Driver SOS (UK)
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10 tips on driving
Sometimes people are not aware of things that can make their life easier. So here are some advice that will help you when driving:
- As a new driver you might wonder how do you know when your petrol tank is full? When filling up your tank at a petrol station, it’s impossible to overfill because the pump will cut off the petrol supply automatically when your tank is full and will not allow you to go over the maximum limit.
- When de-icing car windows, many people find it more convenient to throw water over the windows as scraping ice off is often time consuming and de-icing liquid can ruin paint work and can be very messy. However, if you want to use water make sure it’s lukewarm water instead of hot water, as hot water will crack the glass.
- Many young drivers will fork out thousands in insuring their cars. A common mistake they make when insuring their vehicle is putting it solely on their name. I had the same problem before and I was quoted £2,500 fully comprehensive on my new Nissan Micra that cost only £4,800. In total that would mean my new car cost me £7,300. It’s cheaper to be added on as an additional driver rather than being the policy holder. When switching it into my partner's name it came down to £1,200, a total saving of £1,300. A year later it went down to £600!
- When taxing a vehicle, it costs less to insure for 12 months than for 6 months. 12 months of vehicle tax for cars that have CO2 emissions of 131-140 costs £115 whereas 6 months will cost you £63.25, saving you £11.50. You can also renew it online nowadays instead of going to the Post Office.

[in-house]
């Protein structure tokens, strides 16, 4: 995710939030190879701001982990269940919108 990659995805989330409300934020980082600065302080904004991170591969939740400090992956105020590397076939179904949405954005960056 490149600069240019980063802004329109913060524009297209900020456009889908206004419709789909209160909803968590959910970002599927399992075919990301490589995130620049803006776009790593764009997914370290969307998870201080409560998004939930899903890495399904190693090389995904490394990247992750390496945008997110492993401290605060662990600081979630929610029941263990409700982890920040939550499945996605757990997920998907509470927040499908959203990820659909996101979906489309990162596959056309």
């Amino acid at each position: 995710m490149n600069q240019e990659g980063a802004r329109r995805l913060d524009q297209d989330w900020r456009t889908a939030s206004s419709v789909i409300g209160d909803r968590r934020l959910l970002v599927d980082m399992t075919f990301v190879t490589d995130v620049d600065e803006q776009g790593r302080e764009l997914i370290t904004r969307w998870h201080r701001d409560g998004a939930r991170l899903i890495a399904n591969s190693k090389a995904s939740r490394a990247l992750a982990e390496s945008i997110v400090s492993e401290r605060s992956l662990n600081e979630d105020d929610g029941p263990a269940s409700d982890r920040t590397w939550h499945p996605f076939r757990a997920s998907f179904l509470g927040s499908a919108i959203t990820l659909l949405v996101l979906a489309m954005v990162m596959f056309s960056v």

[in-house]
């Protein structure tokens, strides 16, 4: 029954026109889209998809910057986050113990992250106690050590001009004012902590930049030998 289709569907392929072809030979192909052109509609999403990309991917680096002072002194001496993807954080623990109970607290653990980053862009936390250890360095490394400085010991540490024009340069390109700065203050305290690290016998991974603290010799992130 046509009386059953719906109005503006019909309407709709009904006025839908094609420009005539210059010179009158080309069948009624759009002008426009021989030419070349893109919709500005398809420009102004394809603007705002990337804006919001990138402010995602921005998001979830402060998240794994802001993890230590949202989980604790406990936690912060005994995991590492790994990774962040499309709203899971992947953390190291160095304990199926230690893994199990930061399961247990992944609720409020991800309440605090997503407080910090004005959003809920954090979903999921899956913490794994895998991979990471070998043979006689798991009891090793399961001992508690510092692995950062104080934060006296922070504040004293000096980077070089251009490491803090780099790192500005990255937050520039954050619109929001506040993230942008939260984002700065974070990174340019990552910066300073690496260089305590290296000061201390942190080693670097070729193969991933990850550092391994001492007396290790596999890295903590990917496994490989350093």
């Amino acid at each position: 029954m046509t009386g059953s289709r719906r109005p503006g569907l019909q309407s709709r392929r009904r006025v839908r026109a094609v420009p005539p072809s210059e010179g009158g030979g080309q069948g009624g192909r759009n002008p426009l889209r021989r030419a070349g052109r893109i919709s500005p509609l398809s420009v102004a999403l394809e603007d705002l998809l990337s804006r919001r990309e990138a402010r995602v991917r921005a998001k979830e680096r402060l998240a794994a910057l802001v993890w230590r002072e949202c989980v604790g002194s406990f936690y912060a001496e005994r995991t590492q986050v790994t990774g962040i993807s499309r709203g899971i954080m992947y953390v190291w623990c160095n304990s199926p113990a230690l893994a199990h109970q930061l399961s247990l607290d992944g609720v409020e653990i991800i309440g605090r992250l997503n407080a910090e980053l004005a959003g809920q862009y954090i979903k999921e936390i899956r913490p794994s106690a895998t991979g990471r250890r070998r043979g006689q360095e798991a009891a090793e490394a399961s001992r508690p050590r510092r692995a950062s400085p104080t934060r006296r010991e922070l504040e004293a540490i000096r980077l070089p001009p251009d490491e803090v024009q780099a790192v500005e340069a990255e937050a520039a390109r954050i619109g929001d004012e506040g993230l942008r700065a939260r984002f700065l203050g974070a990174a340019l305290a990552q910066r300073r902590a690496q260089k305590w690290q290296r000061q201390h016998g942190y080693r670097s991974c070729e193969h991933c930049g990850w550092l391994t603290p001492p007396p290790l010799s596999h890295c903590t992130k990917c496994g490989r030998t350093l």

- Many newer car models have a toggle switch which is located just below the rear view mirror. When the toggle switch is adjusted this can prevent glare from cars behind and help you drive better at night.
- Did you know that when the red light appears on the dashboard, it means it is now critical for you to top up your oil to ensure the engine doesn’t overheat. You may be far from the next fuel shop or on the motorway. However, in an emergency, you can use any oil to fill up, for example cooking oil, hair oil etc, but you must remember to change it as soon as you can though.
- When checking tyre pressure before or after a long journey, it’s better to check them when the tyres are cold. Checking them just before a long journey will give you a more accurate reading.
- When driving on ice and your car skids steer into it rather than against it.
- When you go abroad, you will see a lot of taxi drivers pushing their cars. They do this as a method of saving fuel when driving downhill. I wouldn’t advise it though because of coasting but if you’re running low on fuel, you can always shift into neutral as this uses up less fuel.
- In your car, you will find under the boot lining that there is a spare tyre. This can be used temporarily to replace a flat tyre but you should limit to a maximum speed of 50 MPH.
Hope the above tips help.
Coasting in neutral does use up less fuel, yes, but why would you advise any driver to do this? New drivers in the UK are taught to NEVER coast in neutral for a reason. In the event of a potential crash, coasting in neutral affords the driver EXTREMELY LITTLE control over the vehicle to avoid the danger. Also, in modern cars (ie a car with fuel injection as opposed to carburetor) coasting in neutral uses infinitely more fuel than simply releasing the accelerator and remaining in gear. In that situation (remaining in gear) the gears are powered by the car's own inertia, still propelling you forward and keeping the engine running. If you release the accelerator you force the car to in fact use petrol to keep the engine running at idle speed (~800-900rpm). By comparison, simply remaining in gear and NOT pressing the accelerator at all will use ZERO fuel.